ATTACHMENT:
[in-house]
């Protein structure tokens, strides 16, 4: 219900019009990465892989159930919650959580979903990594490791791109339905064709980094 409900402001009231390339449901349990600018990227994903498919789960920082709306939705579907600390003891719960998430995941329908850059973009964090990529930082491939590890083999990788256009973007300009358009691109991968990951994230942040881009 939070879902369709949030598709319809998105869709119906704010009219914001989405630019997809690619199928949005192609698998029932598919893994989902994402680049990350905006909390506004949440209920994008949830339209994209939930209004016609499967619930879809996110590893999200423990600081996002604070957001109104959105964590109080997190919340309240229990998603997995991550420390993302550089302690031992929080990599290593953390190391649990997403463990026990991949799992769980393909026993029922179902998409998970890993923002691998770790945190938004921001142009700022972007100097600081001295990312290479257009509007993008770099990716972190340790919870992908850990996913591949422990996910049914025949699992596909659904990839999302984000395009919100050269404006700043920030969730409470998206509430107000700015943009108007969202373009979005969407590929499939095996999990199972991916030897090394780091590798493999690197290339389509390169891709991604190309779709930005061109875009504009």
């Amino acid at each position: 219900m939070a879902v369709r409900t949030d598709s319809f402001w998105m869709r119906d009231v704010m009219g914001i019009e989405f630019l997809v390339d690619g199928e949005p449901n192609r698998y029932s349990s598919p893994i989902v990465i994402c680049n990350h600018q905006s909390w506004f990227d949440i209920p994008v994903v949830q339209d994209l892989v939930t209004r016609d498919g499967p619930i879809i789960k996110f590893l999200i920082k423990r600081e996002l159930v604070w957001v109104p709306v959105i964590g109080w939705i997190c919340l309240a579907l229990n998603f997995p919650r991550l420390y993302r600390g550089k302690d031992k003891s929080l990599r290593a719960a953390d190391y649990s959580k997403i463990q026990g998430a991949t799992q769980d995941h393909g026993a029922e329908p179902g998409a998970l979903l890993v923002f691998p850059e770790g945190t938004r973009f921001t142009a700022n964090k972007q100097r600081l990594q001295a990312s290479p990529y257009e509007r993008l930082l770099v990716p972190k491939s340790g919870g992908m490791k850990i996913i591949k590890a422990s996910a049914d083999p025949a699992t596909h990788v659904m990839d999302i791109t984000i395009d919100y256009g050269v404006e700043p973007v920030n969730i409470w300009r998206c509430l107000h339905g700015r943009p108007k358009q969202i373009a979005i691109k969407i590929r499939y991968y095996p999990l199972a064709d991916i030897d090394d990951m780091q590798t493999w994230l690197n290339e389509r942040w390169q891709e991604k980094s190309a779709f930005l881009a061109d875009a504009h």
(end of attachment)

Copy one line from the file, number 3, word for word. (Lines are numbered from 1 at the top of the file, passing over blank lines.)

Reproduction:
């Amino acid at each position: 219900m939070a879902v369709r409900t949030d598709s319809f402001w998105m869709r119906d009231v704010m009219g914001i019009e989405f630019l997809v390339d690619g199928e949005p449901n192609r698998y029932s349990s598919p893994i989902v990465i994402c680049n990350h600018q905006s909390w506004f990227d949440i209920p994008v994903v949830q339209d994209l892989v939930t209004r016609d498919g499967p619930i879809i789960k996110f590893l999200i920082k423990r600081e996002l159930v604070w957001v109104p709306v959105i964590g109080w939705i997190c919340l309240a579907l229990n998603f997995p919650r991550l420390y993302r600390g550089k302690d031992k003891s929080l990599r290593a719960a953390d190391y649990s959580k997403i463990q026990g998430a991949t799992q769980d995941h393909g026993a029922e329908p179902g998409a998970l979903l890993v923002f691998p850059e770790g945190t938004r973009f921001t142009a700022n964090k972007q100097r600081l990594q001295a990312s290479p990529y257009e509007r993008l930082l770099v990716p972190k491939s340790g919870g992908m490791k850990i996913i591949k590890a422990s996910a049914d083999p025949a699992t596909h990788v659904m990839d999302i791109t984000i395009d919100y256009g050269v404006e700043p973007v920030n969730i409470w300009r998206c509430l107000h339905g700015r943009p108007k358009q969202i373009a979005i691109k969407i590929r499939y991968y095996p999990l199972a064709d991916i030897d090394d990951m780091q590798t493999w994230l690197n290339e389509r942040w390169q891709e991604k980094s190309a779709f930005l881009a061109d875009a504009h």